There was a lot of curiosity at the conference about an existing general agriculture insecticide that has recently been reformulated to qualify for use in organic programs. Spinosad (which is being sold under the brand name Entrust 80WP® in its wettable powder formulation) will be an important addition to the arsenal of organic insecticides, said Galen Dively of the University of Maryland.

"It is far more effective than many of the other compounds allowed in organic production. Field tests in Maryland last year showed that it is very effective on Colorado potato beetles, cabbageworms, flea beetles and leafminers,” Dively said. “Among other uses, it is likely will be especially popular for corn earworm control in sweet corn, apple maggot and codling moth control in apples and Oriental fruit moth control in peaches."

It can be used against flea beetle on a variety of crops, said Roos, and could become a frequent tool for that purpose.

"Flea beetle has been a big problem in North Carolina, and control has been very difficult," she said. "Some growers have even turned to row covers but they may not be a viable option on larger acreage. If you have a big outbreak, pyrethrin may be an option as a last resort," she explained. She noted there is some concern about the effect on non-target beneficials.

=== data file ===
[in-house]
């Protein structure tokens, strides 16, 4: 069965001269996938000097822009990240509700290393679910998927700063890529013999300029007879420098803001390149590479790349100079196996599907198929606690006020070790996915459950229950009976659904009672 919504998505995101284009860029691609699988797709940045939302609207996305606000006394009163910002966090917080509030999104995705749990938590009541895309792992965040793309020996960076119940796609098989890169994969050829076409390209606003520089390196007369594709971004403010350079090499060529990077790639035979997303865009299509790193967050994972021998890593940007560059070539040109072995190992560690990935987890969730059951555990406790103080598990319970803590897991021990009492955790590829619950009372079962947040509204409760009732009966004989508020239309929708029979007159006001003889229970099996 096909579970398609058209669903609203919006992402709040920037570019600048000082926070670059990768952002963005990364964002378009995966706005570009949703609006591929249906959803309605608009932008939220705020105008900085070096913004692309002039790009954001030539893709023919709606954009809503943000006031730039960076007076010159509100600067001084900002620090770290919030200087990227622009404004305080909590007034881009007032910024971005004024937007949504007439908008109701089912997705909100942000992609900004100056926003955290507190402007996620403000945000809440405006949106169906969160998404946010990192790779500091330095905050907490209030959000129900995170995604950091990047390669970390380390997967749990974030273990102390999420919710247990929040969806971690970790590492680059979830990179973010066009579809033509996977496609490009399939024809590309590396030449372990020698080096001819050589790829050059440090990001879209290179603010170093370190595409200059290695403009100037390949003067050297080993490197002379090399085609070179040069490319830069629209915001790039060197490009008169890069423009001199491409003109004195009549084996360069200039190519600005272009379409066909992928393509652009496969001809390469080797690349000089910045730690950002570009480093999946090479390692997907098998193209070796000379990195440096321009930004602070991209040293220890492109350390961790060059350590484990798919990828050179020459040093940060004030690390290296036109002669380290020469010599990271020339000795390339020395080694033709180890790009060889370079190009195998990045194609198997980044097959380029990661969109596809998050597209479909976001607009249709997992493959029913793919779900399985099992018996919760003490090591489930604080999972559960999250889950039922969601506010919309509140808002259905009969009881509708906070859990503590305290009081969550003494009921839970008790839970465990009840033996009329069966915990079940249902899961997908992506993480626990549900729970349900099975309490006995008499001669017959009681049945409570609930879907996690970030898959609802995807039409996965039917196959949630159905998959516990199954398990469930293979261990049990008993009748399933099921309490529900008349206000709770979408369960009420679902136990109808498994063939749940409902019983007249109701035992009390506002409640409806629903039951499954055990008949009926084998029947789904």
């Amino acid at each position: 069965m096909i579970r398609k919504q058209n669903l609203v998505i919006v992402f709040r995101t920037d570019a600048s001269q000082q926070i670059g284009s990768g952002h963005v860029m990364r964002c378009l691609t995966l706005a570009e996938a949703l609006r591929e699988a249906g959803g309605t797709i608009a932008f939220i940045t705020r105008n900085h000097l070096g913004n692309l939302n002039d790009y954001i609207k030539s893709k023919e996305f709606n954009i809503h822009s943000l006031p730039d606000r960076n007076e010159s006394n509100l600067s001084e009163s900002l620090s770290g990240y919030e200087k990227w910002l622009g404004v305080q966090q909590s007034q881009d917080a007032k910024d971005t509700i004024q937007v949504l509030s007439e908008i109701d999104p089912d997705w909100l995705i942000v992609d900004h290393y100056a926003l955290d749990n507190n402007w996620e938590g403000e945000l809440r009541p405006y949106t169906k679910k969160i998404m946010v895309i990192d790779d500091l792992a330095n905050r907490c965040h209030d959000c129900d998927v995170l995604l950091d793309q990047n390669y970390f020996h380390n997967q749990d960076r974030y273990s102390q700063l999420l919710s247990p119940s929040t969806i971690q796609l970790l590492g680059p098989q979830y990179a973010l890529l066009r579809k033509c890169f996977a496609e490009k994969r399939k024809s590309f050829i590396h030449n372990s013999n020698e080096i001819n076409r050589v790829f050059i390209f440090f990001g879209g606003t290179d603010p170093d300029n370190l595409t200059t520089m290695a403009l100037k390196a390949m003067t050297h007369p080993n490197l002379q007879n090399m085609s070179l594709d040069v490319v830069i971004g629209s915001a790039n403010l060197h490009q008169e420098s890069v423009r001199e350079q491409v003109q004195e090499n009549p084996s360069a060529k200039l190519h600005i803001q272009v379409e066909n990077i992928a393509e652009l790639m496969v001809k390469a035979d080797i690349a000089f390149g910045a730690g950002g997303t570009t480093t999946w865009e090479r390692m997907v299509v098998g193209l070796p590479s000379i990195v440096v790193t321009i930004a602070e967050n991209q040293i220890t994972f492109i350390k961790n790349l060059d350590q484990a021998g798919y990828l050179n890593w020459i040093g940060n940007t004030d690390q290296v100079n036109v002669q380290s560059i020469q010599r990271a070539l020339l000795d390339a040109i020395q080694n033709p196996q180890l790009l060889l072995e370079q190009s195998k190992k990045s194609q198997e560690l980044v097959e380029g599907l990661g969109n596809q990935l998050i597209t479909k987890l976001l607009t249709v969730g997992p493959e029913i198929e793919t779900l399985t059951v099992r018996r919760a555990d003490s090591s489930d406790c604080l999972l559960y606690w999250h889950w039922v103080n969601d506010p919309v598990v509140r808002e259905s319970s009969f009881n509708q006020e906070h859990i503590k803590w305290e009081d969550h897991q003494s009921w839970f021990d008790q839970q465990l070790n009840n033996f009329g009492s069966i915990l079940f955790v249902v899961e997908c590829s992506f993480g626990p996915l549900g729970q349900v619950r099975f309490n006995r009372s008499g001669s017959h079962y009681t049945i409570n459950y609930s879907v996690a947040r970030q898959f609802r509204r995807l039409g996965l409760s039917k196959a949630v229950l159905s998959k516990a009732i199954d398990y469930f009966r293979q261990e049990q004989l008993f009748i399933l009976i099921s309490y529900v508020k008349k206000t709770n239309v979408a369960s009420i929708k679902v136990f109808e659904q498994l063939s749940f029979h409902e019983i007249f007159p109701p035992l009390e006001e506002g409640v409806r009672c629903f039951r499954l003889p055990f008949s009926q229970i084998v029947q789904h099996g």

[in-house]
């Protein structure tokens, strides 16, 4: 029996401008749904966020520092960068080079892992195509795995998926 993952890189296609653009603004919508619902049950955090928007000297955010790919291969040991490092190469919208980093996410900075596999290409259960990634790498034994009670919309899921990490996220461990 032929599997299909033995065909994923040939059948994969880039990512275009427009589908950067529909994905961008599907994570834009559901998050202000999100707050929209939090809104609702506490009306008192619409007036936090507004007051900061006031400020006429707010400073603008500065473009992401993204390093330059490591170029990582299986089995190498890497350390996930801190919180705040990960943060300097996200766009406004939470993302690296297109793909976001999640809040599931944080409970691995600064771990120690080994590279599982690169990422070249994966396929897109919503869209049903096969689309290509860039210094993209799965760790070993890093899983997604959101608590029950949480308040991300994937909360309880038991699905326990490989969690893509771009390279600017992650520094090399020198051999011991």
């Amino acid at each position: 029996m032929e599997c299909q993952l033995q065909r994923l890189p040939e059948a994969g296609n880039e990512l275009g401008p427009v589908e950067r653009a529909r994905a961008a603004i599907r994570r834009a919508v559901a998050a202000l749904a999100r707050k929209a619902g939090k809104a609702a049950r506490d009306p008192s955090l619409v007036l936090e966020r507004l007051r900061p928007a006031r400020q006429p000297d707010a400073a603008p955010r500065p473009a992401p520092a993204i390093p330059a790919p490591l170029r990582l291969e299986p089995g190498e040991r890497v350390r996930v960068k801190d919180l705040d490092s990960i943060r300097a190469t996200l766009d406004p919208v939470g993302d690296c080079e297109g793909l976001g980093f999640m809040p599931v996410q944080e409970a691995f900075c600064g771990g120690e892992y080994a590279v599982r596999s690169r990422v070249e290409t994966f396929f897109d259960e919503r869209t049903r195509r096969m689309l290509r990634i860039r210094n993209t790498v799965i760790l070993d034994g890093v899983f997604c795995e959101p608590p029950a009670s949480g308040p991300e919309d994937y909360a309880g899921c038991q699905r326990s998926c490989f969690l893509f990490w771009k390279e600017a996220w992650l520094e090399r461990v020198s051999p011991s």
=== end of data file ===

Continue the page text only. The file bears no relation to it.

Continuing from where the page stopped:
"Good yield and quality should be factors in a variety choice, but also take into consideration resistance to powdery mildew, Hessian fly and leaf rust. If you select carefully among the numerous varieties available, you will be able to get that resistance with the other characteristics that you need."
-- Paul Murphy


Choose wisely: Cover-crop choice has to include evaluation of a field’s insect pest pressure, according to Debbie Roos, NC Agricultural Extension agent.
Photos by Chris Bickers

ROCK HILL, S.C. --Your crop rotation and cover crops can do a lot for you -- and you had better be sure they do it!

That was the messageto organic farmers who traveled to Rock Hill SC in early November to attend the annual Sustainable Agriculture Conference sponsored by the Carolina Farm Stewardship Association (CFSA).